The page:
HOUSTON (AP) The Houston Astros figure they added two players who can be future cornerstones of their franchise with the overall No. 1 pick in the last two Major League Baseball drafts.
On Thursday night, they'll have a chance to add another impact player when they once again have the top selection.
But after three 100-plus loss seasons, they are not interested in having the pick of the draft next season.
''That is our aspiration,'' general manager Jeff Luhnow said.
They used their first No. 1 pick on high school shortstop Carlos Correa and chose Stanford pitcher Mark Appel first last season.
Houston amateur scouting director Mike Elias said earlier this week that they don't know who they'll take with the selection, but that they had narrowed it down to six or seven players.
While it's an exciting process for Luhnow and his staff, he certainly feels the pressure to get it right.
''You need to hit on 1-1,'' Luhnow said. ''It's critical because it's a big investment.''
A few years ago, the Astros had one of the worst farm systems in the majors. The restocking began by trading away their veterans and continued with the draft. Now their minor league system is consistently ranked among the best in baseball.
''I think it's a great opportunity for our organization to continue to take steps in right direction,'' Luhnow said of the draft. ''These players we've taken in the last couple of years of the draft have really bolstered our farm system. They're a big reason why our farm system is one of the best in baseball right now.''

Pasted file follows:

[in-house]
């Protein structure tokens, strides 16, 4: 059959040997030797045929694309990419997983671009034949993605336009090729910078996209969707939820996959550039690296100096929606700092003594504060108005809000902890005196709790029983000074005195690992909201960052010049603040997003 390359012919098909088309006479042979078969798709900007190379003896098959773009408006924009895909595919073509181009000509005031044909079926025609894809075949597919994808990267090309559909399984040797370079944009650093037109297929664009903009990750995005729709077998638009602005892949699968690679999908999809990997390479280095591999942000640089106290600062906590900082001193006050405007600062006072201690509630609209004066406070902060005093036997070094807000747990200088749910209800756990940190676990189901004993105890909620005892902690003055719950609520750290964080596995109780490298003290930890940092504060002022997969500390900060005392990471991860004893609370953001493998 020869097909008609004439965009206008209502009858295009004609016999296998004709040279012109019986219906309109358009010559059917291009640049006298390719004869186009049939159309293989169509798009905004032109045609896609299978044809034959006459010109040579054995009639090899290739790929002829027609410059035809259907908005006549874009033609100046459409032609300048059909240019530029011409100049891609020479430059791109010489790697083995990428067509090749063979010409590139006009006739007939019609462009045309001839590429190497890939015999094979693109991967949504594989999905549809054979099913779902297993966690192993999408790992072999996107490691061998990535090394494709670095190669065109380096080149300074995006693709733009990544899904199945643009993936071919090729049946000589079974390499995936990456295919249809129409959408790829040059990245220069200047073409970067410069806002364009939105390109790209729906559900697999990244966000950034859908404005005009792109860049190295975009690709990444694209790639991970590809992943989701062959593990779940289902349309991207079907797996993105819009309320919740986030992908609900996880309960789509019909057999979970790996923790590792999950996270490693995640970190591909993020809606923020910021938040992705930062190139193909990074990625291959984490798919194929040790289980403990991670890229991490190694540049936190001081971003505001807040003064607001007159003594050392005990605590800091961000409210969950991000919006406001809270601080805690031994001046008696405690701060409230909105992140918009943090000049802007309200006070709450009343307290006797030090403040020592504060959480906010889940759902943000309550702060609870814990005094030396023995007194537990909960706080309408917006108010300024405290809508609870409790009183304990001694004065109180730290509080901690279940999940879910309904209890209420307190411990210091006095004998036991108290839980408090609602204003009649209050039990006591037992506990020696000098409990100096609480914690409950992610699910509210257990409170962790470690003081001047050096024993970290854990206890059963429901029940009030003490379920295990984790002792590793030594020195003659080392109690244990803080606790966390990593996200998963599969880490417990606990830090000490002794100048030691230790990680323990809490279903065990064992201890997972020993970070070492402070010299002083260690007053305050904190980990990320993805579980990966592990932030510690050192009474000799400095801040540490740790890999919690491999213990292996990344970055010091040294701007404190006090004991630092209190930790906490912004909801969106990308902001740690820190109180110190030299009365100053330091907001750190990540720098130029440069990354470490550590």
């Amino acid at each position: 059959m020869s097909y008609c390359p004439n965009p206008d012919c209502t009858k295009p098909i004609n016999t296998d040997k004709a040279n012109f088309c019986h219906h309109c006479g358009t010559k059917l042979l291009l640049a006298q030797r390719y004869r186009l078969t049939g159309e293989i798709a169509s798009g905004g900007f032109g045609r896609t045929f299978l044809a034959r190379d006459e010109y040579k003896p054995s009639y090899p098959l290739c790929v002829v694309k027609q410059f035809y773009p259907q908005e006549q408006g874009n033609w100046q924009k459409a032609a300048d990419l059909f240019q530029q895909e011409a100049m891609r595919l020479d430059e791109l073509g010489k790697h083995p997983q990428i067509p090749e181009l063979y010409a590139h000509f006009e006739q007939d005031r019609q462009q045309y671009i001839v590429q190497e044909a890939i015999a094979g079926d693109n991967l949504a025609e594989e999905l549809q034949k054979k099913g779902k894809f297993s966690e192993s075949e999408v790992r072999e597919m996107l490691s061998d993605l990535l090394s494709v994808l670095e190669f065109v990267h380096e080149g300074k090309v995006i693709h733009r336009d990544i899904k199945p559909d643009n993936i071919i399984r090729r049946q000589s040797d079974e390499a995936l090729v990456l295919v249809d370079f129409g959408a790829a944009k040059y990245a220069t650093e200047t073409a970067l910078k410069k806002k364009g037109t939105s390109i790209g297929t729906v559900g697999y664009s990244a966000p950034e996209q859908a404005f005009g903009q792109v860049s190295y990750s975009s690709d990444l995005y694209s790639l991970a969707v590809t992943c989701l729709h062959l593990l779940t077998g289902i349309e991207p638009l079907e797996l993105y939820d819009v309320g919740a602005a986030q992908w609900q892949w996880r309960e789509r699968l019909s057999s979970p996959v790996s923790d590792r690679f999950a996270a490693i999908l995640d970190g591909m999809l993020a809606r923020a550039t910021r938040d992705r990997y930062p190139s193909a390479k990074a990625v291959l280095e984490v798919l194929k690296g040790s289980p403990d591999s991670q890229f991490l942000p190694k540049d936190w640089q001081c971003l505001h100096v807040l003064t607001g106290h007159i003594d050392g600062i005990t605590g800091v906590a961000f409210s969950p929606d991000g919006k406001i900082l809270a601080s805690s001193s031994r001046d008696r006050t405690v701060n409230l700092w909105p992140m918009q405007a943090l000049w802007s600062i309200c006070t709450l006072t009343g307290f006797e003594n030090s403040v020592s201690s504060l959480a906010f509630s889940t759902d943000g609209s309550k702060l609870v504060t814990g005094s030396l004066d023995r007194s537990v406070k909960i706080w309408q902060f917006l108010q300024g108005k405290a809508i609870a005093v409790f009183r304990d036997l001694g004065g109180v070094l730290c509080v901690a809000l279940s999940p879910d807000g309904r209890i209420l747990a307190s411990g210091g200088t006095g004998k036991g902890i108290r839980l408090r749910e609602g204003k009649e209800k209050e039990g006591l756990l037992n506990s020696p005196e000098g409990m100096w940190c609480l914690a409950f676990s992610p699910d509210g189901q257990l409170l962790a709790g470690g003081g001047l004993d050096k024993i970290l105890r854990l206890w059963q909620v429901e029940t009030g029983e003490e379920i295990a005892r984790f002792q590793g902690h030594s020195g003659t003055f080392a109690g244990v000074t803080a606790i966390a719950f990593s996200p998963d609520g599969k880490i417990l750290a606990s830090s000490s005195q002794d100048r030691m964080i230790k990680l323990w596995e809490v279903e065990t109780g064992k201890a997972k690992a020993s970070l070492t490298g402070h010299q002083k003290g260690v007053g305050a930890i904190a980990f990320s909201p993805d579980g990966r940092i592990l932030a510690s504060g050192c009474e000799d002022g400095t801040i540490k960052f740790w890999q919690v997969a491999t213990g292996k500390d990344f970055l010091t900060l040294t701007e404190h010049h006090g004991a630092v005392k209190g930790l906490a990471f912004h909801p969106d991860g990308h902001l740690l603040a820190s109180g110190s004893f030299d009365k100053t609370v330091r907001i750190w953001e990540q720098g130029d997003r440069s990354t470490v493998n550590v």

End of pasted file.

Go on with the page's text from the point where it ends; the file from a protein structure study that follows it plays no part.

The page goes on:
Correa and Appel are Houston's top two prospects and Correa is rated by Baseball America as the seventh prospect in all of baseball. Correa is hitting .328 with five homers and 49 RBIs in Single-A Lancaster. Appel has had some setbacks and is currently in extended spring training in Florida. But Luhnow isn't concerned about Appel's progress and believes he'll be back on track soon.
Luhnow wouldn't tip his hand as to whether they'll take a high school or college player, but his comments seemed to indicate that he likes getting players when they're young.
''Anytime you draft a player out of high school, you have more impact on how they develop, which allows you to customize their development for your benefit,'' Luhnow said. ''There's pros and cons, but we do like being able to shape the development ourselves.''
While Houston certainly has benefited most from the top two overall picks, the farm system has also been improved by lower picks they've acquired in the draft.
Right-hander Lance McCullers, selected with the 41st pick in the 2012 draft, is rated as Houston's fourth-best prospect. Their 10th-rated prospect, third baseman Rio Ruiz, was selected in the fourth round in 2012.
''This organization has done a good job with those first-round picks, but I think what separates the last two drafts from the ones prior to it is the amount of production we get past the first round,'' Luhnow said.
This season, the Astros have three selections in the first 42 picks.
''That's going to add a lot more talent,'' Luhnow said. ''You talk a lot about this first pick, and it's exciting to have it, but you really make your money on the draft in the later rounds.''